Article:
Do you really want your guests’ opinion?

Is the guest satisfaction survey a valuable tool or yet another piece of corporate bureaucracy? And how true a picture do they paint of how well, or bad, you are doing your job.

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By  Sarah Campbell Published  February 6, 2006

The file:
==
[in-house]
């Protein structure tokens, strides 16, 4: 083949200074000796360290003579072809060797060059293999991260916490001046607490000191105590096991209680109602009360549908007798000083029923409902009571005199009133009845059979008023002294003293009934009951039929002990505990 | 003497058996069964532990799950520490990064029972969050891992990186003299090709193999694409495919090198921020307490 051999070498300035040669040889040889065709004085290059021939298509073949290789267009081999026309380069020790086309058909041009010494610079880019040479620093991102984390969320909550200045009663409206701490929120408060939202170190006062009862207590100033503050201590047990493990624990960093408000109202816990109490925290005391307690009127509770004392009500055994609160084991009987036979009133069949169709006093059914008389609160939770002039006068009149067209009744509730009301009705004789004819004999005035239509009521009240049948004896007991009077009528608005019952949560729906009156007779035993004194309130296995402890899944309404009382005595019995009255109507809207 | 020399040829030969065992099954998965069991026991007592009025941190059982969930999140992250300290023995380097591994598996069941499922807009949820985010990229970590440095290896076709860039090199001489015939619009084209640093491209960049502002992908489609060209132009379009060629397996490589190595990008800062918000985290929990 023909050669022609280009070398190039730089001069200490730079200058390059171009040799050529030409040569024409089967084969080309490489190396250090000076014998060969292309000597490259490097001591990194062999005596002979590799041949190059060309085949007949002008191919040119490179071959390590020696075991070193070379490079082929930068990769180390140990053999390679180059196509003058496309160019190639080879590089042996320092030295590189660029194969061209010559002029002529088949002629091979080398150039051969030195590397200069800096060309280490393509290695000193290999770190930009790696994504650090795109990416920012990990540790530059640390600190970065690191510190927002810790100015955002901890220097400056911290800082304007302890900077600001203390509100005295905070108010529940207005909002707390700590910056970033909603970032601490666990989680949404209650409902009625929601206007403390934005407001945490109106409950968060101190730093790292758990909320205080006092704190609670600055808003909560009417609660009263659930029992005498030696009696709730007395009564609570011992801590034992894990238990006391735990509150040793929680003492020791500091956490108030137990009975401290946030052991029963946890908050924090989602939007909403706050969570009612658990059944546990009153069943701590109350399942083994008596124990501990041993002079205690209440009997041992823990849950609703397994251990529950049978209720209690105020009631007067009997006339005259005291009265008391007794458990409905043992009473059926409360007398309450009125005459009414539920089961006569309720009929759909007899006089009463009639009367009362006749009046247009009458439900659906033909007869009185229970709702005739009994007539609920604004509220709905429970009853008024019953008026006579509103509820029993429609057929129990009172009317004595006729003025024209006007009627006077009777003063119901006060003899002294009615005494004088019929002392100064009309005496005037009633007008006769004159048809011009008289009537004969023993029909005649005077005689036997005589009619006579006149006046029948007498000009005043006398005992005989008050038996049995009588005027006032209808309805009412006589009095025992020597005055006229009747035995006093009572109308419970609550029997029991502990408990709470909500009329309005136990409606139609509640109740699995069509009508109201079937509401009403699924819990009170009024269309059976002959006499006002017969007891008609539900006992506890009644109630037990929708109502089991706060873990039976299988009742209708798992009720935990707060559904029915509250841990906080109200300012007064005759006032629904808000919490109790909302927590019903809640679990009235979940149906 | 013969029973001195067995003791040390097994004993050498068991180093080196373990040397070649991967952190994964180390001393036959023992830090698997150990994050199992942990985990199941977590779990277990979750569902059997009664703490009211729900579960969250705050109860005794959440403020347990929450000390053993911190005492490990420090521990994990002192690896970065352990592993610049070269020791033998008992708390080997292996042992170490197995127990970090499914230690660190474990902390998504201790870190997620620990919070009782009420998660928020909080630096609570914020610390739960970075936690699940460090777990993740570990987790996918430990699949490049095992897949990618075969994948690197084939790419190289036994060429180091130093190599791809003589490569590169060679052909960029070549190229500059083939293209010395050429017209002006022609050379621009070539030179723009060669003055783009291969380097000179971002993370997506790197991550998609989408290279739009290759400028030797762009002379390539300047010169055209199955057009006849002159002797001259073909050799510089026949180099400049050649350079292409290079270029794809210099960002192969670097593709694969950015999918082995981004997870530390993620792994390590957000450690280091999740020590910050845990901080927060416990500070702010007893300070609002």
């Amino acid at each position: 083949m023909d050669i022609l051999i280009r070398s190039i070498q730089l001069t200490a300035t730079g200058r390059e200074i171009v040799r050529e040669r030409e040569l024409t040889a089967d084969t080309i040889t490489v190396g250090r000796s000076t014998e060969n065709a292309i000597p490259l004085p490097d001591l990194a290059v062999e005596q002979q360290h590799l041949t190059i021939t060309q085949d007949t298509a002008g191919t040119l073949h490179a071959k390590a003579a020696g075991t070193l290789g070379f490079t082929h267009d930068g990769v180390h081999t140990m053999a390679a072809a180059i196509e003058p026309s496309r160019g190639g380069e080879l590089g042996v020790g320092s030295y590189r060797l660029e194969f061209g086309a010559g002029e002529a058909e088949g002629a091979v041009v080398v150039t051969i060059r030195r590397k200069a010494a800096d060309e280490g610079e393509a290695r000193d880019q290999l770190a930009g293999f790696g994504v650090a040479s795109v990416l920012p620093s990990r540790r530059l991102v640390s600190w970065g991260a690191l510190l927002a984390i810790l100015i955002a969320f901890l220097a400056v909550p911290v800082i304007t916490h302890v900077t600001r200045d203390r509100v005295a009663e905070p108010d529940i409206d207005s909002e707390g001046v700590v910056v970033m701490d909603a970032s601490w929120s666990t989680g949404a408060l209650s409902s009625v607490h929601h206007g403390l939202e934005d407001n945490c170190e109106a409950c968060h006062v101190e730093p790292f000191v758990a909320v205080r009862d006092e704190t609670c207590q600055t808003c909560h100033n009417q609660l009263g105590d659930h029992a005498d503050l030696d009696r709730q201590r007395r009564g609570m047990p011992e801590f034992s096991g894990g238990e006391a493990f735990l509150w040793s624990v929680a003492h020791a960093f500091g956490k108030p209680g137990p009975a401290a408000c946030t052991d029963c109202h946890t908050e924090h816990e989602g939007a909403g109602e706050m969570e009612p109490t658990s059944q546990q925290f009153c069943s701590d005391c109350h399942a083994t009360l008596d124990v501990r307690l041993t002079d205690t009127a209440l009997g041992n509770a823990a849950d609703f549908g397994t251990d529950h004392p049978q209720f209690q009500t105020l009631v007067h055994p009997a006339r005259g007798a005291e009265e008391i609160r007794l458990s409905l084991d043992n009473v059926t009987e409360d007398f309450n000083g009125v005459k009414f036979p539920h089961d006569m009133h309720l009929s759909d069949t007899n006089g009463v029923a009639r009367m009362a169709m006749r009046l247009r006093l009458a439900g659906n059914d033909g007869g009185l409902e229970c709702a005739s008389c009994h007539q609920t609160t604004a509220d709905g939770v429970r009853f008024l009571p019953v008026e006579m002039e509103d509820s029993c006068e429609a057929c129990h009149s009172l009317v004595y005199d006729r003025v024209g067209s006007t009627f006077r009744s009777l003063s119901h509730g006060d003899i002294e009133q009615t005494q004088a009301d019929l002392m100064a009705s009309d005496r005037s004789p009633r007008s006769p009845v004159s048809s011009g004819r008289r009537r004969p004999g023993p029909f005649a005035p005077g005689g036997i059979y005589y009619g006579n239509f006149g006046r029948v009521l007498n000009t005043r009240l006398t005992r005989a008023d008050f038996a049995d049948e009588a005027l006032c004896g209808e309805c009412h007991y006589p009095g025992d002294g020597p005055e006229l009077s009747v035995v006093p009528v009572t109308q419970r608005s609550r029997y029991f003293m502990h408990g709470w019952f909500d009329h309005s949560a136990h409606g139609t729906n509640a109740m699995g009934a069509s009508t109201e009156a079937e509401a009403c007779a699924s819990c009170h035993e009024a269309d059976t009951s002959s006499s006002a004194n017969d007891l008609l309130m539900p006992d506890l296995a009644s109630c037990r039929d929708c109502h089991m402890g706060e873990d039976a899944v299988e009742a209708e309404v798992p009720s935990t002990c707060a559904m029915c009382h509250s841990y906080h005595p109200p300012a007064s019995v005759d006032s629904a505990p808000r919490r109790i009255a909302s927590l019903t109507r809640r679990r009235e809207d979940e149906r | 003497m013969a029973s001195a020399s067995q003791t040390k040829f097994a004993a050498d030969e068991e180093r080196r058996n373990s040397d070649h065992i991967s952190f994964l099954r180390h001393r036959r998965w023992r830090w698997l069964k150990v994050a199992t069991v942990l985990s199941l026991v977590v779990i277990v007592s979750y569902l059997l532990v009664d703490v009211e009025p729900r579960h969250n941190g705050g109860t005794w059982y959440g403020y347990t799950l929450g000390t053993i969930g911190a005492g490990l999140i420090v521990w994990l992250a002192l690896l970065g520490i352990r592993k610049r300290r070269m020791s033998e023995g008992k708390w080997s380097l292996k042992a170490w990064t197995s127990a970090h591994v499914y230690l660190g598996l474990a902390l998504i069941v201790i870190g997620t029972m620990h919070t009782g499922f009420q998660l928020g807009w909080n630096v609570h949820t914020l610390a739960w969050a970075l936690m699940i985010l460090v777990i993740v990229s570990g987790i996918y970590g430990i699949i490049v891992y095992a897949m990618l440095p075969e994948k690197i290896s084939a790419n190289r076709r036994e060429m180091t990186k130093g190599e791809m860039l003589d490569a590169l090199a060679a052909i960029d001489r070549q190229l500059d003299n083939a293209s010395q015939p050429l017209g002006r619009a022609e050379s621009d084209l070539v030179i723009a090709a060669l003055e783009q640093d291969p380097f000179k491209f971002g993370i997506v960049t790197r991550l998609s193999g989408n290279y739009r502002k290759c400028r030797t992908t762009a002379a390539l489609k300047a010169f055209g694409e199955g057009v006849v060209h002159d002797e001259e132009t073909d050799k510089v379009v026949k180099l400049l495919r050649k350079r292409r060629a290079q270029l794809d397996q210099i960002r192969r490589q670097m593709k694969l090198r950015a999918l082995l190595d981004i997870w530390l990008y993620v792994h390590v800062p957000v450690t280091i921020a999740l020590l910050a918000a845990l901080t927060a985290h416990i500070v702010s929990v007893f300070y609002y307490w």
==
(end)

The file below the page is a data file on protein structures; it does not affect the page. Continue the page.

|~|customer-satisfactionL.jpg|~|Does your survey paint a true picture?|~|Is the guest satisfaction survey a valuable tool or yet another piece of corporate bureaucracy? And how true a picture do they paint of how well, or bad, you are doing your job. Sometimes wished for, and other times wished away, the little survey form has come before me on many occasions in recent months, leading me to think ‘How can hoteliers really get the best from this?’ At the end of last year a bad stay in a premium branded hotel lead to me reaching for pen and survey, as I dashed off a slating account of my stay. The hotel was dirty, the service slovenly, and the room overpriced, my rant went on. Once I had finished, I wondered just how successful this complaint would be? Certainly, if I left it in the room, housekeeping were bound to file it safely under B, for bin. After all, it was their service that came under most scrutiny in my hotel report. In the end, I decided to leave my form with reception. An early morning departure meant that I was unable to contact the general manager direct, but I made sure to leave with his card. My points were valid, and, I felt, could only improve his business. After ten days and no reply, I dropped him an email. This little reminder seemed to prompt him to action, and shortly after I received a mail back, answering all of my queries and assuring me that a return visit to the hotel would provide a more favourable impression. It seemed the hotel was preparing to undergo renovation, and certainly I will consider returning once the work is completed. I am a firm believer in the fact that if a guest complains, but gets a favourable response, the hotel will convert a walk out to a return guest. Equally so, commending someone for a job well done can go wonders to promoting staff morale and lead to even better service in the future, which leads to my second point. It is often harder to impress those that already work in hospitality. The bar is raised and all the little things get noticed. However, if someone does impress you then that should make for all the more reason to applaud them. It may not be your hotel. It may not even be your brand. But if someone has done a good job, it is your responsibility to tell them. After all, an increase in service levels across the market is to the benefit of all. However, there is always the exception to the rule. A great evening out can be ended by a persistant waiter over eager to get you to complete a survey, with the little form being pushed into your hands before you know what is happening. Restaurant managers, in their infinite wisdom, have been known to incentivise survey forms leading to a free for all with the serving staff competing to make up numbers. Housekeeping staff can also be over eager, and somewhat inventive, in how they get their survey into your hands. Leaving it on the bed, tucked under the breakfast menu is a tried and tested favourite, and the blatant bribe of the little chocolate always works wonders for me. Next time someone hands you a customer survey, make sure you reach for a pen and have your say.||**||

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